Instead the pattern of the game remained largely unchanged with Tyrone clearly – although not necessarily decisively and on the scoreboard – in the ascendancy and Kerry hanging on in there, drawing level, even pulling clear by the second water break (0-14 to 1-10), helped in no small part by a black card for Niall Sludden for hauling down Paul Murphy, but never really in a position to stamp their authority on the occasion or the opposition.

Indeed, the extent of Kerry’s dependence on David Clifford was pronounced as it wasn’t until the 45th minute that somebody other than Clifford and O’Shea got on the scoreboard, with Paudie Clifford slotting over a sweet point. Tyrone never wavered throughout it all, never showed much signs of fatigue. As it happened Kerry looked much the flatter side in the final quarter, a point underlined early on with a point by McCurry.

Not even a second Tyrone black card, this time for Conor McKenna really did much to help kick-start the Kingdom’s challenge. True enough Kerry could have had a goal on sixty six minutes when O’Shea squared for Clifford to try and fist home. Morgan managed to get a fist to it and Clifford, tellingly, picked up the injury which saw him withdrawn from the action in extra-time. Tom O’Sullivan’s point to send Kerry two clear – 0-15 to 1-10  – having claimed a break from Morgan, in hindsight, paltry compensation for the loss of Clifford.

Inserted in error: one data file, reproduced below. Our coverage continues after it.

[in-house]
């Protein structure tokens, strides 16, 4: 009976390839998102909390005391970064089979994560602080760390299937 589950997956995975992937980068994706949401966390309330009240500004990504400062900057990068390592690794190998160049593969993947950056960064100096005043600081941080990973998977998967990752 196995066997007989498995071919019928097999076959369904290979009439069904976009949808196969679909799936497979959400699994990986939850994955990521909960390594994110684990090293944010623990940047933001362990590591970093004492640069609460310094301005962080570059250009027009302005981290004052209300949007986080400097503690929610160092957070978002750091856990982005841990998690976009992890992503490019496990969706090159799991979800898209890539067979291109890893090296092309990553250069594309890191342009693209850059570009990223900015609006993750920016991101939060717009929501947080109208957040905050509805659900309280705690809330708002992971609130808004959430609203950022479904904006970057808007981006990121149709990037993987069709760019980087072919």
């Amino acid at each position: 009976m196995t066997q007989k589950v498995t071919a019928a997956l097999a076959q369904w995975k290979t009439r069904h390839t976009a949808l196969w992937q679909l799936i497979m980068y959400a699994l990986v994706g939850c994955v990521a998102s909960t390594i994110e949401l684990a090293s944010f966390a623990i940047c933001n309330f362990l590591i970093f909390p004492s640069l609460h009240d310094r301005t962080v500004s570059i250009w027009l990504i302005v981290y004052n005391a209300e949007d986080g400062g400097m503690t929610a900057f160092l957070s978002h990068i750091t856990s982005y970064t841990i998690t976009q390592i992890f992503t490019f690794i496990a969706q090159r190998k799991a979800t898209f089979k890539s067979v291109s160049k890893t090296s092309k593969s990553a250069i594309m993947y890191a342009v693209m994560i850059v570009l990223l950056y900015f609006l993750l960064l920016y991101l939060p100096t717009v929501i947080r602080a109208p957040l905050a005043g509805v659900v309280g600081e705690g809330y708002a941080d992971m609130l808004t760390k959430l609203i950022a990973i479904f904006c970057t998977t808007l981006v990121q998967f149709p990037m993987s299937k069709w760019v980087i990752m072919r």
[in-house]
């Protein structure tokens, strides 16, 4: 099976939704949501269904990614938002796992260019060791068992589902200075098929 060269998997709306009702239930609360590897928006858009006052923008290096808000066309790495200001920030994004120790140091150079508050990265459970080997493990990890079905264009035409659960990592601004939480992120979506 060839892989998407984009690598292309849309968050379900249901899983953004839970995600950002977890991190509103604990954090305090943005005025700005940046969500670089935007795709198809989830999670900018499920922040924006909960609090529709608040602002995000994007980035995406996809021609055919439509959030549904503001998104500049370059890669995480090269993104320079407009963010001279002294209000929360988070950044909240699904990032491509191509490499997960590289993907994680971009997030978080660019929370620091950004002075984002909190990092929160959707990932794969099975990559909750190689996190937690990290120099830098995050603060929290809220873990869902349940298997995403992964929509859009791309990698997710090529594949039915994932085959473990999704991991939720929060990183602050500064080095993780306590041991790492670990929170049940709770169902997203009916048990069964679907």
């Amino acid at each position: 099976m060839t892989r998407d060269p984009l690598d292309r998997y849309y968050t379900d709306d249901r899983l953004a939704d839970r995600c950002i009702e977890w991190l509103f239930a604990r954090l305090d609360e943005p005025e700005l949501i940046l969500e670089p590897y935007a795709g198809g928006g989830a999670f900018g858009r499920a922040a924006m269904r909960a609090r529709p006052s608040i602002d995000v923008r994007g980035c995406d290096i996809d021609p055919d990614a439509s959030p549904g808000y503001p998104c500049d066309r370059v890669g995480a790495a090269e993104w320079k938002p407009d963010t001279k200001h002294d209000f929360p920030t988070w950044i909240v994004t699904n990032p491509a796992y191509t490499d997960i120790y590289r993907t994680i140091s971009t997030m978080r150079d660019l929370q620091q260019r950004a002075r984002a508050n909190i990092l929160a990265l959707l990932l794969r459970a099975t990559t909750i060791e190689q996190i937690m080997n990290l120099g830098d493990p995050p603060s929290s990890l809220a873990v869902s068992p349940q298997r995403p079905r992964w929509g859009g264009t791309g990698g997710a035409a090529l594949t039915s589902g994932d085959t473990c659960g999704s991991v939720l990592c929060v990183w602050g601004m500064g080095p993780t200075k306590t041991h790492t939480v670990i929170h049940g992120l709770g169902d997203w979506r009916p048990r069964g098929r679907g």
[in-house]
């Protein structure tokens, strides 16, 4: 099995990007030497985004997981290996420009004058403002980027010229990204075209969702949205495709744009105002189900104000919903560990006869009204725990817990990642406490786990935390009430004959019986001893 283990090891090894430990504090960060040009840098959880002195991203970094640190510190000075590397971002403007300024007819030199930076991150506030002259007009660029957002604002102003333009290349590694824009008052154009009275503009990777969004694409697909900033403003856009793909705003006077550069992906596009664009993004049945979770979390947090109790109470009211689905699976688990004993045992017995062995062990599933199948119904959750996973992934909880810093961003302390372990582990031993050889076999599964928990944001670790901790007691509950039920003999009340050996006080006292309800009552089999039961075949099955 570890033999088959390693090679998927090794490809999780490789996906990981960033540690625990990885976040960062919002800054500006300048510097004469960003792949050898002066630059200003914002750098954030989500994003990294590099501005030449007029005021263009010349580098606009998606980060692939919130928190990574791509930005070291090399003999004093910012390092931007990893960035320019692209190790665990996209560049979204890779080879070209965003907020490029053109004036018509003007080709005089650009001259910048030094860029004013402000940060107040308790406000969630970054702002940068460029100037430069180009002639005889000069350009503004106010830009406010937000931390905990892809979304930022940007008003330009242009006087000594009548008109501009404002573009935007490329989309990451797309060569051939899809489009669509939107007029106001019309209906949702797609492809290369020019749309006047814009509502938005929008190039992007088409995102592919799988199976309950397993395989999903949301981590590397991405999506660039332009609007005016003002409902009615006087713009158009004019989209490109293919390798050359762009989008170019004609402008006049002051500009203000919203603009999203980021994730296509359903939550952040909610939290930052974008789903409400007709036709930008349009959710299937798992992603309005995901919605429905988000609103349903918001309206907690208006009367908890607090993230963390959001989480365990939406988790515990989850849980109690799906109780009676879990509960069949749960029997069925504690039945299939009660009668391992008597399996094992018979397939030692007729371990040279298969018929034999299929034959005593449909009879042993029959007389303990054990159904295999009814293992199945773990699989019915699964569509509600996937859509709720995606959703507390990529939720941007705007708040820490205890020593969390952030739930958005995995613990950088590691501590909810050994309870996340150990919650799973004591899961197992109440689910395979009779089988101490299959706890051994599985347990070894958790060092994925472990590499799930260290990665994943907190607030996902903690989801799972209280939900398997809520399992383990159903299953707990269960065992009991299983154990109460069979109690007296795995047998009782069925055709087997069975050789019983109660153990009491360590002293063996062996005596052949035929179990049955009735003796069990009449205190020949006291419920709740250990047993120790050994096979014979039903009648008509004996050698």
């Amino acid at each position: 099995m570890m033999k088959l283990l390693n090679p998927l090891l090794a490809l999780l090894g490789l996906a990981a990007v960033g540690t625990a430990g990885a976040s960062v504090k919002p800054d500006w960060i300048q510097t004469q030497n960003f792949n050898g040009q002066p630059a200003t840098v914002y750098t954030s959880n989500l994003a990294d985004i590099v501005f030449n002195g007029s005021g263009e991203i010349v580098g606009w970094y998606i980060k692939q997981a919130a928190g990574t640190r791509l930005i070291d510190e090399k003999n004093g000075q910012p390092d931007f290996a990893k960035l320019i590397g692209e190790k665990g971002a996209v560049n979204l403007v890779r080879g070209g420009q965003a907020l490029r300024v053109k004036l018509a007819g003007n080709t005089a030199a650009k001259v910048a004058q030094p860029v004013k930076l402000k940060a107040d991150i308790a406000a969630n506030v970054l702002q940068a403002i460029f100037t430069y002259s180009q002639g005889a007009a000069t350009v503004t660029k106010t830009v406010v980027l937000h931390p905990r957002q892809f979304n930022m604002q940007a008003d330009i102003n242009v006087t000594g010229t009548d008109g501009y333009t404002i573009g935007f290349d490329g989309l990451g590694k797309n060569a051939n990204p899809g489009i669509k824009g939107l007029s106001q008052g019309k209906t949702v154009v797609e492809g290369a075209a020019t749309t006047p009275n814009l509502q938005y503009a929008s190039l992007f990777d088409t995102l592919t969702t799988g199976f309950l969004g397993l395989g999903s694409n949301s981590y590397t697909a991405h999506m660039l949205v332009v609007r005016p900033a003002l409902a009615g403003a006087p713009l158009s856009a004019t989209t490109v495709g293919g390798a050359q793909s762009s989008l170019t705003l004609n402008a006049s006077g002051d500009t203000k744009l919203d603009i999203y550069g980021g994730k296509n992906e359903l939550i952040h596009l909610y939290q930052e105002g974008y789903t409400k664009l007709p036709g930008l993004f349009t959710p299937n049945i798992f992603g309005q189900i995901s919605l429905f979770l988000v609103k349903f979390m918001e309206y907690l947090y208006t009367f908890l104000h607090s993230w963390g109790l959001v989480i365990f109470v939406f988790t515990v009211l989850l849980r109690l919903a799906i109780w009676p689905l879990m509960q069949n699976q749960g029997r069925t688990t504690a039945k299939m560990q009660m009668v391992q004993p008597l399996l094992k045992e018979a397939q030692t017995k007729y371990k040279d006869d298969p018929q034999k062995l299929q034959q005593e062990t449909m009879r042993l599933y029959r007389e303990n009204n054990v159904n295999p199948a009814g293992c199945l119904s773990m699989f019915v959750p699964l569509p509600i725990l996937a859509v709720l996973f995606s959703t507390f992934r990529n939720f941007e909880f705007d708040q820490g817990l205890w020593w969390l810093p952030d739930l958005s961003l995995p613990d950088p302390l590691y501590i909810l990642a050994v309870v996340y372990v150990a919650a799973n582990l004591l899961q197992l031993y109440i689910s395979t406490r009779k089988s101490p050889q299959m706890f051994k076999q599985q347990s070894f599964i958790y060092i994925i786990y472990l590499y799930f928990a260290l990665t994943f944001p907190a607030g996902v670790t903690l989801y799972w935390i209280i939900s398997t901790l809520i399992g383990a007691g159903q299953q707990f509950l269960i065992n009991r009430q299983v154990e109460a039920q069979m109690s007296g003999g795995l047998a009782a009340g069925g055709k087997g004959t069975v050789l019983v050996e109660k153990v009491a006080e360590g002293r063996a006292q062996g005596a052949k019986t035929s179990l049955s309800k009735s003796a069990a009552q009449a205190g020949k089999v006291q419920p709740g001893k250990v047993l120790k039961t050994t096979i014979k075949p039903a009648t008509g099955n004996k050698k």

A second Tyrone goal two minutes later, from second half substitute Cathal McShane – finishing on the rebound following a Shane Ryan save from Darragh Canavan – looked to have decisively turned the game, but to be fair to Kerry despite what was a fairly listless display they roused themselves twice to come back from the brink. First time when a clearly struggling Clifford won a free for O’Shea to point.

And then again in response to a brilliant McCurry score O’Shea won a free for Clifford to point. The Kingdom even had a chance to win it late on, but Paudie Clifford’s fisted effort drifted wide –0-17 to 2-11 at full-time and Kerry, frankly, lucky enough to still be in the game. Extra-time offered hope, as the side which hadn’t suffered through a Covid crisis they ought to have more in the tanks. Instead Tyrone took the game by the scruff of the neck hitting 1-2 inside the opening five minutes of the first half of extra-time.